The Bone Wars

Mary Connealy Header

 In the last third of the 19th century, a war began. Echoes of that war continue to reverberate today — “The Bone Wars.” There was an explosion in interest in fossils in the mid-1800s. Scientists were finding them so fast they wouldn’t do their own research.

Bone Wars MarshOthniel Charles Marsh (1831-1894) (Right) a professor at Yale became fascinated with fossils. He had a reputation as an “armchair paleontologist,” too busy to work in the field, who owed his high standing not to genius, but to luck and to his family’s money. However, his research led to the identification of 80 new species of dinosaur over his lifetime.

Bone Wars copeEdward Drinker Cope (1840-1897) (Left) distinguished himself as a child prodigy interested in science; he published his first scientific paper at the age of nineteen. In total he discovered and described over 1,000 species of fossil vertebrates, including 56 new dinosaur species. In total he discovered and described over 1,000 species of fossil vertebrates and published 600 separate titles.

As it turned out, Marsh and Cope had egos larger than the dinosaurs they were identifying. In 1877, Railroad workers discovered large bones near Como Bluff, Wyoming and notified Professor Marsh.

The Bone Cabin Quarry at Como Bluff took its name from the fact that a cabin belonging to a local trapper was made of dinosaur bones. In one year alone, some 30 tons of dinosaur bones consisting of some 141 individual critters were removed from the quarry.

Bone Wars como Bluff

Como Bluff became known as the Dinosaur Graveyard.

In the race to control these finds, Marsh and Cope, once friends, became bitter rivels. Marsh began bribing Cope’s workers to send him, Marsh, new fossils from Cope’s fossil pits. Marsh using the military to provide protection from Indians and he interfered with Cope’s ability to obtain accommodations or assistants at Fort Bridger. Cope had to sleep in the Fort’s hay yard. 


Bone Wars Brontosaurus

If you can see it, Marsh’s name is on the bottom of this picture of the Brontosaurus. He was the first to identify that species. He also identified the Triceratops and the Stegasaurus. Marsh was wealthy and had a paleontology department created at Yale at his family’s expense, on the condition he was put in charge of the department. He spent four short seasons doing field research. 

Bone Wars Cope Find plesiosaur

The second picture is a plesiosaur, one of over 1000 species (most neither dinosaur, nor extinct, but to that time unstudied) identified by Cope.

Cope spent 22 years in the field and, though he lacked the social position and formal scientific education of Marsh his work was more groundbreaking.

In their rivalry, Cope once had a train load of Marsh’s fossils diverted to HeartSongs10.inddPhiladelphia. Marsh salted Cope’s digs with odd pieces of bone fragments unrelated to the fossils from the period in question. In 1879, Cope showed up at the Como Bluff accusing Marsh of “trespassing” and stealing his fossils. Marsh directed that the dinosaur pits be dynamited rather than allow fossils to fall into the “wrong hands.”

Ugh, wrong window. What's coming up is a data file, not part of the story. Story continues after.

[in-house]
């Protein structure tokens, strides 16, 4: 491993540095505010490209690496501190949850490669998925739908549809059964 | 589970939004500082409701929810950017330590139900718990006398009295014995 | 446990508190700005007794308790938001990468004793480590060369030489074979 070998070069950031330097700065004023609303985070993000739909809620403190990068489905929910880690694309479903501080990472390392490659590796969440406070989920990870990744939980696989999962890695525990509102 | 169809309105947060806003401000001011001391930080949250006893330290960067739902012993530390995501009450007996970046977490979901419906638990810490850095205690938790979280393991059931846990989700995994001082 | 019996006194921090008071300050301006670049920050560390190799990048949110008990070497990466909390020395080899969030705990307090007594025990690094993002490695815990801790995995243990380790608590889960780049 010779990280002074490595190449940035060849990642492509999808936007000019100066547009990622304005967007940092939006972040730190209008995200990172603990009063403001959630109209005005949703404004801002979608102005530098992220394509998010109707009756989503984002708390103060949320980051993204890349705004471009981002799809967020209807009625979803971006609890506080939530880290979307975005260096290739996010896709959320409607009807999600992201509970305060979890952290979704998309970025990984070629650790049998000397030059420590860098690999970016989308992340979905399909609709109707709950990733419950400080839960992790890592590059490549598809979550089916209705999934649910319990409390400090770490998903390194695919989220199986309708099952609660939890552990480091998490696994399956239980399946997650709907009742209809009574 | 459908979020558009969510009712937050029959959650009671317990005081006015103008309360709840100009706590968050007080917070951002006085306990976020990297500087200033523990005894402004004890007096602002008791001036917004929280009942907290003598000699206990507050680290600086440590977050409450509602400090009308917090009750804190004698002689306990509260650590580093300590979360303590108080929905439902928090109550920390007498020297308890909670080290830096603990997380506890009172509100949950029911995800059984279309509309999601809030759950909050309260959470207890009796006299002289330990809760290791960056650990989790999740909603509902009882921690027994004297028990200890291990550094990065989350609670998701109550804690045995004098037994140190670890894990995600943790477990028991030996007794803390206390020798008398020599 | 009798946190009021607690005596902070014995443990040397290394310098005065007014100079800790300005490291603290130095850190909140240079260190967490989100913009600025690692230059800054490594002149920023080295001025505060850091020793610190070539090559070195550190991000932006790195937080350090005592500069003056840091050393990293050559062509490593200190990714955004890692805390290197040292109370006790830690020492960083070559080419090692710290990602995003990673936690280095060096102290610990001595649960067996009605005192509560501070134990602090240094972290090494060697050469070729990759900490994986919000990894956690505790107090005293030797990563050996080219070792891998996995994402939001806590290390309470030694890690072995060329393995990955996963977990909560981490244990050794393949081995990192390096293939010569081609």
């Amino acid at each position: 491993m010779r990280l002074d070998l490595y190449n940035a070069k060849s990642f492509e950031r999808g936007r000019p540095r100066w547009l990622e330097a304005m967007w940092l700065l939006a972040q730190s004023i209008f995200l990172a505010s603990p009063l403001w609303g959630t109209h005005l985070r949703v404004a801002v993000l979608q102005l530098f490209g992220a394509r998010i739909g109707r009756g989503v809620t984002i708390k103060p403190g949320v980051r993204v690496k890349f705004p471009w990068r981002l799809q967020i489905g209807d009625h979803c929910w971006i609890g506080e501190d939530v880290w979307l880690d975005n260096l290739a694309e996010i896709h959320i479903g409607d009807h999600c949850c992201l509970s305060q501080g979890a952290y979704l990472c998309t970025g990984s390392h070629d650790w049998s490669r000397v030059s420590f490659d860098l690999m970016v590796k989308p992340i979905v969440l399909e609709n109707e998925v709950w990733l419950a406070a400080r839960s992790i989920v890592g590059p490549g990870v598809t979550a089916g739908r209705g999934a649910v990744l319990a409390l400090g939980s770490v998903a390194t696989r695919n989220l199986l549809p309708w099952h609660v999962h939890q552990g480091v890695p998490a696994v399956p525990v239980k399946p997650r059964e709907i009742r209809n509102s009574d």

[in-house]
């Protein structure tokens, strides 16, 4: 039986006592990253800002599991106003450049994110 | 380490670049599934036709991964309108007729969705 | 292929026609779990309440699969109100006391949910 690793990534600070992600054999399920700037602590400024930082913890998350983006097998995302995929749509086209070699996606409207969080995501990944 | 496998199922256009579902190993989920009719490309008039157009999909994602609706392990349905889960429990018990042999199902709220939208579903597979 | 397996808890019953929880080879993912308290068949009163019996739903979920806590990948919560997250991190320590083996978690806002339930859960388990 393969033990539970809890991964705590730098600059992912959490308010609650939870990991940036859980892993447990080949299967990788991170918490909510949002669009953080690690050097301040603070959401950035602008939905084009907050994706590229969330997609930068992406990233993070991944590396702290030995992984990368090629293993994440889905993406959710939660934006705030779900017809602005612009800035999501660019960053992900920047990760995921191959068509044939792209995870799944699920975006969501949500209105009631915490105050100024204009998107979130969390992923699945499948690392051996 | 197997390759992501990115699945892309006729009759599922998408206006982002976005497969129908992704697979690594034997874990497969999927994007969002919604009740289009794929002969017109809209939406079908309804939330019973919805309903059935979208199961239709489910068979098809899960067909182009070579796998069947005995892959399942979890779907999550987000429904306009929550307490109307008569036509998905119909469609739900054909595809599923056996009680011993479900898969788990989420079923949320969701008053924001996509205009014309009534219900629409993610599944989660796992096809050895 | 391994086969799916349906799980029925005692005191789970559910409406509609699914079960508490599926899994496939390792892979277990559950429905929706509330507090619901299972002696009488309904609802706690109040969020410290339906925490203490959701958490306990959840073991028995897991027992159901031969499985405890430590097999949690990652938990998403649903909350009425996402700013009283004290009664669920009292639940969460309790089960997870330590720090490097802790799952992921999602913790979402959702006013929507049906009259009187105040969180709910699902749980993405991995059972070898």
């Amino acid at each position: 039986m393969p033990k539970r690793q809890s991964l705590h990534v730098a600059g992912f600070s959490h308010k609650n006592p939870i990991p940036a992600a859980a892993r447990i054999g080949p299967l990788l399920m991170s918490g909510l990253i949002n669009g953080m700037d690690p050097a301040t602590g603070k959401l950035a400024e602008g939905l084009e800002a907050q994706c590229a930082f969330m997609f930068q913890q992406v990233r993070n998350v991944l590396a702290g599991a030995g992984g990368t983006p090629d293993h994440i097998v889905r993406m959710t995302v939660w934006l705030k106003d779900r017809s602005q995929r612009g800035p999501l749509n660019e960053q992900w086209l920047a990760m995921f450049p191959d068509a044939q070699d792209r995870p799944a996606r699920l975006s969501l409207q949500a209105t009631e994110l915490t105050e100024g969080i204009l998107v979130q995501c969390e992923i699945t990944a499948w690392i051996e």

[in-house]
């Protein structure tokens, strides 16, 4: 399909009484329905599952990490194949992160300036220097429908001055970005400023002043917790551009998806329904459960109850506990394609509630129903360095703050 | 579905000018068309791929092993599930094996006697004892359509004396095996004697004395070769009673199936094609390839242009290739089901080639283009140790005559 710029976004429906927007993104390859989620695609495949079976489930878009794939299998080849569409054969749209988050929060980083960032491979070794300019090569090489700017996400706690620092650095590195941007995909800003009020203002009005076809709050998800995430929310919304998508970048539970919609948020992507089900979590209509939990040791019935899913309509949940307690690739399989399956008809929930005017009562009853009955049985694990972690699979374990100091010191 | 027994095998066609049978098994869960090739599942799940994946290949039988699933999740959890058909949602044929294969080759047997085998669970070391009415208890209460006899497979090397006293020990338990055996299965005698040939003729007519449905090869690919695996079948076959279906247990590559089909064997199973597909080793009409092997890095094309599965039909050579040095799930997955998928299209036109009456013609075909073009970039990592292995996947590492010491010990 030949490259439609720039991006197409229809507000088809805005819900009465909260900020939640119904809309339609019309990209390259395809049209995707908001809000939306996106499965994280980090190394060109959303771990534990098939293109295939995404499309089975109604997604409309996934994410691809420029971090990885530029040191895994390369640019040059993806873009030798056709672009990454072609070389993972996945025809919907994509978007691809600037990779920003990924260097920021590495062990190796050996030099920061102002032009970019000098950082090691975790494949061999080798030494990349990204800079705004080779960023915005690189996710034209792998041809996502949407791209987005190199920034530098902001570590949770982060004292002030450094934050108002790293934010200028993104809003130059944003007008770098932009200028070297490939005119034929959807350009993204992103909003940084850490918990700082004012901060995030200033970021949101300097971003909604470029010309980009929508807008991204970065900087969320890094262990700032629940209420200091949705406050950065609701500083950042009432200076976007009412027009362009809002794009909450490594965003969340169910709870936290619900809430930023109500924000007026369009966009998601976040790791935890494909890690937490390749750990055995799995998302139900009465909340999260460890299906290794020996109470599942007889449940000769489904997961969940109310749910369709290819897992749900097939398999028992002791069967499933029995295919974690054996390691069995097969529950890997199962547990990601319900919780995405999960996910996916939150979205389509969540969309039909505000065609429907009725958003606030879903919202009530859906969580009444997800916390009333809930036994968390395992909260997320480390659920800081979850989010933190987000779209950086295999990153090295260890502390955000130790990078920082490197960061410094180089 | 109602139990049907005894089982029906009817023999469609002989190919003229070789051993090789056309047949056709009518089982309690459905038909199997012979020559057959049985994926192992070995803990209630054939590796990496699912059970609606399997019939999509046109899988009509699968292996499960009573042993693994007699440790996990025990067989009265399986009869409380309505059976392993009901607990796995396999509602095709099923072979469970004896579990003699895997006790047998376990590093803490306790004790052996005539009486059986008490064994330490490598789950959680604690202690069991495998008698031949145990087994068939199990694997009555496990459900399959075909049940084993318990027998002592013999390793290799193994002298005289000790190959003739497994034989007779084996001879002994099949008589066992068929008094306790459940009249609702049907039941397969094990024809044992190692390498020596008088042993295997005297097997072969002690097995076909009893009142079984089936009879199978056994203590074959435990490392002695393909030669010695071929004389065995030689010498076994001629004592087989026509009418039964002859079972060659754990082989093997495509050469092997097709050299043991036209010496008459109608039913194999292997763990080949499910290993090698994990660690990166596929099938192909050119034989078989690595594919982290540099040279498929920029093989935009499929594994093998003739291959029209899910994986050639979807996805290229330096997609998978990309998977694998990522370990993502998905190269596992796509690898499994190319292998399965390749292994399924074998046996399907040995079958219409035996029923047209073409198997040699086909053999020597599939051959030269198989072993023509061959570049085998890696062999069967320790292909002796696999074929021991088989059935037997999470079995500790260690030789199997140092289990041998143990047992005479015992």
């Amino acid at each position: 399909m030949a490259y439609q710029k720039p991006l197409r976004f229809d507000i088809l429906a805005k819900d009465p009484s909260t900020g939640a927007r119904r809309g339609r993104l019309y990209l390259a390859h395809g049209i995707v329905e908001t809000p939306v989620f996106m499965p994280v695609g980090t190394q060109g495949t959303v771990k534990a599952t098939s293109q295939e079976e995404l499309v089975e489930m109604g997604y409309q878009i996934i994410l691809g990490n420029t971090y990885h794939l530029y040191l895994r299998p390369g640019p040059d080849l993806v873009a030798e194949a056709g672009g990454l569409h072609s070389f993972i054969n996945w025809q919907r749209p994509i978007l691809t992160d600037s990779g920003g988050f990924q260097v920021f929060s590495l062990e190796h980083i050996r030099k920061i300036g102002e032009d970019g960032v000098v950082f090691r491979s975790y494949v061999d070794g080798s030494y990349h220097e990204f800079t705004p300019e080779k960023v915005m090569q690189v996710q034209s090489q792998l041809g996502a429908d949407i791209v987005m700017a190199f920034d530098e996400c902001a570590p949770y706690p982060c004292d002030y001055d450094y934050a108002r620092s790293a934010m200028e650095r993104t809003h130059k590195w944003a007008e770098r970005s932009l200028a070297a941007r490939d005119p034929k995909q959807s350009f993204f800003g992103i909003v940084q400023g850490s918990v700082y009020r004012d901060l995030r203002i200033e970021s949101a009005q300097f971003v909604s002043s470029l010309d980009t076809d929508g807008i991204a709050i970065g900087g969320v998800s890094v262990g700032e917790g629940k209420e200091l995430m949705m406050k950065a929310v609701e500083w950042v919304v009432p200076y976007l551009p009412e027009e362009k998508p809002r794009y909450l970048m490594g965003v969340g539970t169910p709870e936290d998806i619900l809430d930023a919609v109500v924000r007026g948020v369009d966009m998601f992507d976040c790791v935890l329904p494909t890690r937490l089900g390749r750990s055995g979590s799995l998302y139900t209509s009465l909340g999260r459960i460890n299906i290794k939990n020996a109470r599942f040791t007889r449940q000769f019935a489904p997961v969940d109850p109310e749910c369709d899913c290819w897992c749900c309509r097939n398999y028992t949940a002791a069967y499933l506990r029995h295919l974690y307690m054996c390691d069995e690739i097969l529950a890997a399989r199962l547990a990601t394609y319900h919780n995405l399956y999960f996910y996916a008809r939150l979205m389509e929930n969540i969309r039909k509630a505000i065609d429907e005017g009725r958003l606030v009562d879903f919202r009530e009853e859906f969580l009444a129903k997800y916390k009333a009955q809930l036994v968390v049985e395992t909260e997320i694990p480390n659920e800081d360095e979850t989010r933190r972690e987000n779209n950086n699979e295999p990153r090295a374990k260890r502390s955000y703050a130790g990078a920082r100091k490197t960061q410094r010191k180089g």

Because they were racing each other, they often based descriptions of new species on sparse material, and sometimes mixed up bones from different animals, or gave different names to the same animal. Despite such shenanigans, the feud between Marsh and Cope benefitted paleontology immensely. When Marsh and Cope began to work, only eighteen dinosaur species were known from North America — many only known from isolated teeth or vertebrae. Between them, the two men HusbandTree smdescribed over 130 species of dinosaurs.

The animosity became public in January 1890. Cope had gathered numerous fossils, spending some $80,000.00 in his own funds on the effort. The federal government required that the fossils be turned over to the government. Cope blamed Marsh who had been successful in obtaining the upper hand with the Geological Survey. In the New York Herald Cope accused Marsh of stealing work from other paleontologists. The following week, Marsh claimed that Cope had committed “a series of blunders, which are without parallel in the annals of science.” Marsh indicated that he doubted Cope’s sanity. The end result of the Bone Wars was that each exhausted their respective fortunes. Cope had to sell part of his collections. Marsh had to mortgage his house. Today, Cope is regarded as careless. Marsh has been accused of taking credit for the work of his students. But when you get beyond the personal conflict of the Bone Wars, you find two men who discovered and documented a whole lotta dinosaurs.

And yes, there may be some fossils in an upcoming book. That’ll be fun. There is a really cool museum in Lincoln, NE with Mammoth skeletons and huge rhinos, all found in America. I got to see it once of twice as a kid and was really entranced by it. Anyone done any studies of skeletons or dinosaurs? Did you read Danny and the Dinosaur when you were a kid? Any Flintstones fans? Jurassic Park? Why do you think dinosaurs are so fun? 🙂

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18 thoughts on “The Bone Wars”

  1. Good morning. I’m going to be in and out today. I’m doing a book signing in Ohio. So I’m on the road.
    If you’re from ohio you can find my signing schedule on my blog.
    Come and see me if I’m in your area.

    I’ll check back later.

  2. Hi Mary! What a terrific blog! My sons both loved dinosaurs. We must have read a hundred books on them over the years I grew up in Los Angeles, so the La Brea Tar Pits were close by. The museums in Los Angeles were excellent for dino stuff!

    Enjoy the signing!

  3. Hi, Mary. Great post. I’ve read up on the bone wars a bit, too. It makes for some lively imaginary scenarios, doesn’t it? I look forward to seeing how you bring the bone hunters into your books.

    There was a big movement years earlier in England and Europe for finding dinosaur bones as well. And a young girl by the name of Mary Anning became the greatest fossil hunter of the early nineteenth century. Not bad for a woman, huh? And since you share the same first name, I thought you might be interested.

    I read a regency by Amanda Quick several years ago that had a heroine who was an avid amateur palentologist. Makes for a great quirk and fun plot turns. I’m sure your story will have plenty of quirk and fun, too. The ones you write always do.

  4. Hi, Mary. I think everyone is interested in dinosaurs, especially kids! It’s neat to have a boy or girl come up to you and show you a fossil that they’ve found and watch their imagination take over as why, what, when, where, and how questions start whirling through their brains!